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Spotlight on Research

Dr. Heather Foulds is a Kinesiology faculty member and and her research interests have included several areas that impact health in Indigenous populations, particularly projects evaluating cardiovascular health. Working with other U of S researchers (Dr. Carol Rodgers, Dr. Leah Ferguson and Ms. Vicky Duncan), Dr. Foulds completed a review of screen time in Indigenous popultions that has been accepted for publication. This exciting news was included in a profile from the National Aboriginal Diabetes Association, reprinted below, or click here to read the full newsletter.

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Heather Foulds is a Métis researcher who grew up in Prince George, BC, and is now an Assistant Professor at the University of Saskatchewan in the College of Kinesiology. Heather completed her Master of Sciences (MSc) in Human Kinetics at the University of British Columbia, studying and developing several projects evaluating cardiovascular health in Indigenous populations. Heather’s work and research in cardiovascular health will help reduce risks of heart attack, stroke, diabetes and obesity.

Heather’s MSc evaluated a community-based program, currently called the “Aboriginal RunWalk”, working in partnership with SportMedBC. Aboriginal RunWalk is offered in Indigenous communities throughout British Columbia and local community volunteers lead walking and/or running programs for 13 weeks in preparation for either the Vancouver Sun Run or a local event. As part of the research program, Heather and her team travelled around the province and evaluated health measures including blood pressure, cholesterol, blood sugars and fitness measures before and after the 13 weeks of training. Their findings highlighted the benefits of walking and running for Indigenous adults of all ages and fitness levels, including those with and without diabetes.

Heather’s PhD in Experimental Medicine included 2 projects. In one project, Heather evaluated vascular health among Indigenous adults, which identified generally healthy vascular measures.  The second project evaluated vascular and cardiac responses to exercise among Indigenous young adults, and those of European descent. Generally similar responses to exercise were identified, though blood pressure changes were only observed among the adults of European descent.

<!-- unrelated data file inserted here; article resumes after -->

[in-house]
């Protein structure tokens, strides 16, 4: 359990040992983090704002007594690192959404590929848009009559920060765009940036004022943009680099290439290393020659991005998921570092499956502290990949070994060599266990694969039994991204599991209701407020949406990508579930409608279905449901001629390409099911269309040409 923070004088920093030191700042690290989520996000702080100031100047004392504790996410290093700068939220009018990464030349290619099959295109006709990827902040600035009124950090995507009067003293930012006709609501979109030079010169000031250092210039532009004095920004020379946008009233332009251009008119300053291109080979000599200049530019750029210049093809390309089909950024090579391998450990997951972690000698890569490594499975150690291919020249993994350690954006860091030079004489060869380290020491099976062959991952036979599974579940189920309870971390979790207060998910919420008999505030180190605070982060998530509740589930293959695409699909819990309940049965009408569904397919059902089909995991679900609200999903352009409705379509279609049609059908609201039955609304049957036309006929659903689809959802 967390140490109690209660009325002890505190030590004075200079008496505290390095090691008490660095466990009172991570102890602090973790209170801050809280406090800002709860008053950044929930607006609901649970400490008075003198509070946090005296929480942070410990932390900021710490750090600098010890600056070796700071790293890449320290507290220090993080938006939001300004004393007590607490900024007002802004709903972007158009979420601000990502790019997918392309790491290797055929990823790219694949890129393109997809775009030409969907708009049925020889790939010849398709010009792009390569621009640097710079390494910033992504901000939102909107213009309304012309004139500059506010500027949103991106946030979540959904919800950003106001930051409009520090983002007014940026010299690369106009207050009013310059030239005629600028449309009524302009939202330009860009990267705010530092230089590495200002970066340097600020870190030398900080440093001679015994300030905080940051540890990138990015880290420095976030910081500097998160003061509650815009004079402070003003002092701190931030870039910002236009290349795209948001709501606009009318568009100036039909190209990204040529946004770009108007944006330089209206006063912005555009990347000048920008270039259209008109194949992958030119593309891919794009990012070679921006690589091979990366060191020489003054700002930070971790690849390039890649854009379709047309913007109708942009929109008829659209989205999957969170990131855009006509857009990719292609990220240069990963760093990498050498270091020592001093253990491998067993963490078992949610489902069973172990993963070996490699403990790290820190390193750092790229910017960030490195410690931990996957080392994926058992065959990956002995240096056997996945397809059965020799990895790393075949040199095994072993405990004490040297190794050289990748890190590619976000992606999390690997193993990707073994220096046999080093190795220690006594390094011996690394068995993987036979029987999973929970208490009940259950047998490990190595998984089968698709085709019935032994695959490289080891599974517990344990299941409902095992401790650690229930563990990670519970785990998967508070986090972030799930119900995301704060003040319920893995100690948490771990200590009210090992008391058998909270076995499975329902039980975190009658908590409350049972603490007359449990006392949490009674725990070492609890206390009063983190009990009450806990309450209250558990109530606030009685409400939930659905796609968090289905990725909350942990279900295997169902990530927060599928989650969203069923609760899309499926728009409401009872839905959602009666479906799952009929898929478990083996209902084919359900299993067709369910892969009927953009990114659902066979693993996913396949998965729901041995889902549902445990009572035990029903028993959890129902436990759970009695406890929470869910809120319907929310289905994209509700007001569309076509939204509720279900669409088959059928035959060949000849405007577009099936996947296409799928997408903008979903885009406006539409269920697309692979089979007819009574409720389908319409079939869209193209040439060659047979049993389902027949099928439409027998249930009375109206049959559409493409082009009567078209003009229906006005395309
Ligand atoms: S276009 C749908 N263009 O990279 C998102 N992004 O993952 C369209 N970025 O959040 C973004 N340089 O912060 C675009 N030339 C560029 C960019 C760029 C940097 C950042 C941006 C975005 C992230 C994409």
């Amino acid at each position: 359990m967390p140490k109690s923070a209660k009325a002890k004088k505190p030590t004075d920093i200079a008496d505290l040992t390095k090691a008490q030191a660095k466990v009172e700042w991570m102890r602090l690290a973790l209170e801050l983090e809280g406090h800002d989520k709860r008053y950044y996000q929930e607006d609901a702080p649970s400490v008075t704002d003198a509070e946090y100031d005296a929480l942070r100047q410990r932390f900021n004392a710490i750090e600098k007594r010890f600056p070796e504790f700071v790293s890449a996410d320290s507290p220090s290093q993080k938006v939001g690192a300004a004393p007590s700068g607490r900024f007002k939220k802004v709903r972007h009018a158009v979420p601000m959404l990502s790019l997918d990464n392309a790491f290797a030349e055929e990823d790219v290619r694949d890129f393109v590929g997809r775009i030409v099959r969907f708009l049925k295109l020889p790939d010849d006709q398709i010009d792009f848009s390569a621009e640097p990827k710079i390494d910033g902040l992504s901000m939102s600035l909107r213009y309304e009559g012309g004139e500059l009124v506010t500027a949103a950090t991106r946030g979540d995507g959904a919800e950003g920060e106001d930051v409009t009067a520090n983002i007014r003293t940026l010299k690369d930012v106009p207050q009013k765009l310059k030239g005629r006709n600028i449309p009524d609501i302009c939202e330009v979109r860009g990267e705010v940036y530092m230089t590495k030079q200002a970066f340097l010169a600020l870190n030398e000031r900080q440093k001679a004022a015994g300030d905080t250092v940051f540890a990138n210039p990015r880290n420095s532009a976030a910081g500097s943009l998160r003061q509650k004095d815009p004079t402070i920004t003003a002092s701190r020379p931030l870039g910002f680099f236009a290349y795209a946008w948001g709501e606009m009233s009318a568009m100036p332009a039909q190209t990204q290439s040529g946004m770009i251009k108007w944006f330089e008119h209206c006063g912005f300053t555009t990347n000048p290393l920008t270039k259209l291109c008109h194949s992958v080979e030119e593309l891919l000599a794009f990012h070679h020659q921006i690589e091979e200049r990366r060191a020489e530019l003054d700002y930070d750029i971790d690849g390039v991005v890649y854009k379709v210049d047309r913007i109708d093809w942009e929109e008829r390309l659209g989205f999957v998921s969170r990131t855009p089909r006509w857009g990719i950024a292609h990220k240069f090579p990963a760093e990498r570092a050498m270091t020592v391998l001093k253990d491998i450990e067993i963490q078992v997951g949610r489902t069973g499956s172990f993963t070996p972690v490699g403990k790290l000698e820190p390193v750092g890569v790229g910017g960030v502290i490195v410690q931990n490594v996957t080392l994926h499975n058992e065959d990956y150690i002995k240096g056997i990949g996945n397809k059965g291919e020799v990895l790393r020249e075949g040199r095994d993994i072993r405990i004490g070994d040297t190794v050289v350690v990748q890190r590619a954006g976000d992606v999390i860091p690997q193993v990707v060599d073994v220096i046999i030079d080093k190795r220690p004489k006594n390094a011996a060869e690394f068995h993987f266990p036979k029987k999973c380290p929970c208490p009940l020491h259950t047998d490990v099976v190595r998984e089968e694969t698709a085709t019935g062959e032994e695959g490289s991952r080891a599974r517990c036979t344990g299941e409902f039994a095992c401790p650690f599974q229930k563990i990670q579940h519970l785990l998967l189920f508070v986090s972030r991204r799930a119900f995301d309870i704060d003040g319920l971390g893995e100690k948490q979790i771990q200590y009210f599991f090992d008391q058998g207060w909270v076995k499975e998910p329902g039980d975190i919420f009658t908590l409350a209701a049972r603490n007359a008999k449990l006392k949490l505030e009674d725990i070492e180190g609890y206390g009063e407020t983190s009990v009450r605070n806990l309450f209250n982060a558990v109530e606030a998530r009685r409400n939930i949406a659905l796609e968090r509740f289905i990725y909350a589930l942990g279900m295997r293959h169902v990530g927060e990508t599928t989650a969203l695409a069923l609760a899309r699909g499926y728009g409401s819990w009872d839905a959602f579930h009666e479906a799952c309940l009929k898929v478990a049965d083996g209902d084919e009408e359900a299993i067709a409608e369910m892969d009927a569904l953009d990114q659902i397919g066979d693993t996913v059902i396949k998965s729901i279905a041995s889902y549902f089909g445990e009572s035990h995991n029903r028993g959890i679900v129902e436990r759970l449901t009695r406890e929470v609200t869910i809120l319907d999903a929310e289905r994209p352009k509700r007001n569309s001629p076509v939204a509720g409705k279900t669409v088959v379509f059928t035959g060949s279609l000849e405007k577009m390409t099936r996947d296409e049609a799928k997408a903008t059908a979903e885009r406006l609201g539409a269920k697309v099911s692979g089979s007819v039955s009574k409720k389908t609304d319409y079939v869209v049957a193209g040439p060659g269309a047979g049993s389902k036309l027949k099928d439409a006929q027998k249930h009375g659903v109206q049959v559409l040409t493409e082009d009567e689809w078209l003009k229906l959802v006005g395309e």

Some of Heather’s other research has been reviews of currently available literature. The main findings have shown lower rates of hypertension among Indigenous populations in North America compared to those of European descent and low proportions of Indigenous populations meeting physical activity guidelines (generally 25-35% of adults).

Along with Drs. Carol Rodgers and Leah Ferguson and Ms. Vicky Duncan, Heather has completed a review of screen time in Indigenous populations, which has just been accepted for publication in Obesity Reviews. Screen time is known to be associated with increased health risks including obesity. Heather and her team identified greater screen time among males vs. females, youth vs. children, First Nations vs. Métis or Inuit, and overweight/obese individuals vs. normal weight individuals.  Screen time was also generally greater among Indigenous populations compared to those of European descent in North America.

As a newcomer to Saskatchewan, Heather is still making connections in Indigenous communities there, and welcomes interest from any community or community group who would be interested in partnering on research projects.

Reprinted with permission.  
Copyright - Newsletter (April 2016), National Aboriginal Diabetes Association, nada.ca

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